"The Egyptian economy has suffered during this period of unrest, and was suffering from the global recession with a rising unemployment rate," Shoukry told CNN's "Fareed Zakaria GPS."

Bank workers complained that members of Mubarak's family put their allies into positions of power at the bank with grossly inflated salaries. But the National Bank's headquarters in Cairo continued to function during Sunday's protests, with disgruntled staff taking turns to work and demonstrate.

There were reports of protests at branches of the Bank of Alexandria and the Bank of Egypt as well.

And hundreds of police officers launched demonstrations outside Interior Ministry headquarters on Sunday to demand higher wages, shorter hours, better benefits and more respect, participants told CNN. The protesters faced off with a cordon of Egyptian troops outside the ministry Sunday evening.

They currently earn 500 Egyptian pounds (about $85) a month -- a quarter of what army troops of comparable rank earn, they said. They, too, want to earn 2,000 pounds a month, police protesters Mahmoud Tawfiq and Mahmoud Bedwai said.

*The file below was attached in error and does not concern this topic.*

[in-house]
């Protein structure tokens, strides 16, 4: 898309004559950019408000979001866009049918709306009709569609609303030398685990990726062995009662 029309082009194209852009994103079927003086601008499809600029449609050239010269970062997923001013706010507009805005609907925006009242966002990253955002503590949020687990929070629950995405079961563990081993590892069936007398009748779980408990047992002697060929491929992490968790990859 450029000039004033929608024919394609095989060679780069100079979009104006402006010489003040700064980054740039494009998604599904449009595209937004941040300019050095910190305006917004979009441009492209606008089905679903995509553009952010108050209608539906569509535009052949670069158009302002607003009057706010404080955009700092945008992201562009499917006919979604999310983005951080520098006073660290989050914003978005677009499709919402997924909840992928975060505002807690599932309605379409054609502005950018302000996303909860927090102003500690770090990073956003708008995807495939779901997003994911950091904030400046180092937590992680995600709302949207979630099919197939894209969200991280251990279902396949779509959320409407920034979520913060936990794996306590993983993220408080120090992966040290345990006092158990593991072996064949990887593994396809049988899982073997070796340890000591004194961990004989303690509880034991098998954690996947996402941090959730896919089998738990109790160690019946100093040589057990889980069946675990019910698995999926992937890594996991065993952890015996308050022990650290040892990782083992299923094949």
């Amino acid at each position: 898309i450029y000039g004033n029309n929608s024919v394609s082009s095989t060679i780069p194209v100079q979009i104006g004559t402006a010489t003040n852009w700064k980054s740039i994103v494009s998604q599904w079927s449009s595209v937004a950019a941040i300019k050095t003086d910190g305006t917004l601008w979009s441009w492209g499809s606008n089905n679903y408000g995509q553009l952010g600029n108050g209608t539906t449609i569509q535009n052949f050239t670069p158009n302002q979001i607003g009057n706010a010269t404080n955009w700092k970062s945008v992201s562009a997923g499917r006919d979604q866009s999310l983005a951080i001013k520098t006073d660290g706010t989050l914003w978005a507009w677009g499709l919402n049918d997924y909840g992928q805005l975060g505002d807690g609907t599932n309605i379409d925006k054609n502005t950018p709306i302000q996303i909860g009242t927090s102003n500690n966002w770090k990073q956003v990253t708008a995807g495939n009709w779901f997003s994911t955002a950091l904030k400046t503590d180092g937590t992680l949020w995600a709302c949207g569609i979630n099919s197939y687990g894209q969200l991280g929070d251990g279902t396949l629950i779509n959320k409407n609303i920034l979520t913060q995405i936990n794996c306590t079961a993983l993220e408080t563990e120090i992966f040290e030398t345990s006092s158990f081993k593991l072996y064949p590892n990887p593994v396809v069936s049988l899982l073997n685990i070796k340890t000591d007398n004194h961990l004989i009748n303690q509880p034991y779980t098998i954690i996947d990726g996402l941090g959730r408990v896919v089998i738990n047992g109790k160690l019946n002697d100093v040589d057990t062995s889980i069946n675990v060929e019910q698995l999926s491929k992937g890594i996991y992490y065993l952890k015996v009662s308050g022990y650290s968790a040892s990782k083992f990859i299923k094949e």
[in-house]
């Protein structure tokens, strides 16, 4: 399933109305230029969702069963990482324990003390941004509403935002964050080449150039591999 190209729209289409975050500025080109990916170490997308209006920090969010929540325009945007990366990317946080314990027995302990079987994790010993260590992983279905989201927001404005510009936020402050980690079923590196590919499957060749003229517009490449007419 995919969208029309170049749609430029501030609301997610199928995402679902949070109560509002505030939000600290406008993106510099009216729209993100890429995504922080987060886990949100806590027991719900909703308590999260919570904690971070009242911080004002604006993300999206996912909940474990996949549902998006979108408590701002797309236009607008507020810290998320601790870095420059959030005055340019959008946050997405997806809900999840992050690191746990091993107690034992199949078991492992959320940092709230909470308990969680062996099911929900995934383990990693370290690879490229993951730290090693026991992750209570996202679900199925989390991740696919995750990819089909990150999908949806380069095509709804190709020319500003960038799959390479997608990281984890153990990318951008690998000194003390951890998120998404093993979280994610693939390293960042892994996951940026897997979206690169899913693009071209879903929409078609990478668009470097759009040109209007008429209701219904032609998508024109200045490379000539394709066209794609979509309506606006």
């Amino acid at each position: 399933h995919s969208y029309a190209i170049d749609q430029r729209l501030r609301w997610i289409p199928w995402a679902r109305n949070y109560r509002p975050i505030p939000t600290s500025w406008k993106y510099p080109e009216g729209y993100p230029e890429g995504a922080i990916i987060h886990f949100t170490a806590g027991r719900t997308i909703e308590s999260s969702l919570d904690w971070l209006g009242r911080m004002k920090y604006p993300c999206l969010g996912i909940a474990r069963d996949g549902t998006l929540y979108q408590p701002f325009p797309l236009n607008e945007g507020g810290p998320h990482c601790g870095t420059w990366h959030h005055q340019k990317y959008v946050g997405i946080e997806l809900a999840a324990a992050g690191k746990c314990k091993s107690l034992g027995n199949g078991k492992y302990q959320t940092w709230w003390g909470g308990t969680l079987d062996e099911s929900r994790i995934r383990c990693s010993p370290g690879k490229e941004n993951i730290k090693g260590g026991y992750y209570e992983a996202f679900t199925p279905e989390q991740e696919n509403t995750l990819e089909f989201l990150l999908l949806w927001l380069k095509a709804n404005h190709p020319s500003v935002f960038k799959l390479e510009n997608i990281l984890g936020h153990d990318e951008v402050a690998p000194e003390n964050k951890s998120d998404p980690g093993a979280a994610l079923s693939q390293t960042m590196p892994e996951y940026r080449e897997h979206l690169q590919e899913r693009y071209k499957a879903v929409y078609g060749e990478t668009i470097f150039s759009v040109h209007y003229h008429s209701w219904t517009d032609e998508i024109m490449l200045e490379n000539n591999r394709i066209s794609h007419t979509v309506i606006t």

They also want their hours reduced and to be paid for working overtime, saying they work 12 to 15 hour days and face imprisonment if they refuse to work past the end of their shifts. And they called for free transportation to their job sites and housing once they get there, saying some travel hundreds of miles from Cairo for work at their own expense.

Both low-ranking police officers and administrative staff joined in the protest.

CNN's Amir Ahmed and Arwa Damon and Journalist Ian Lee contributed to this report.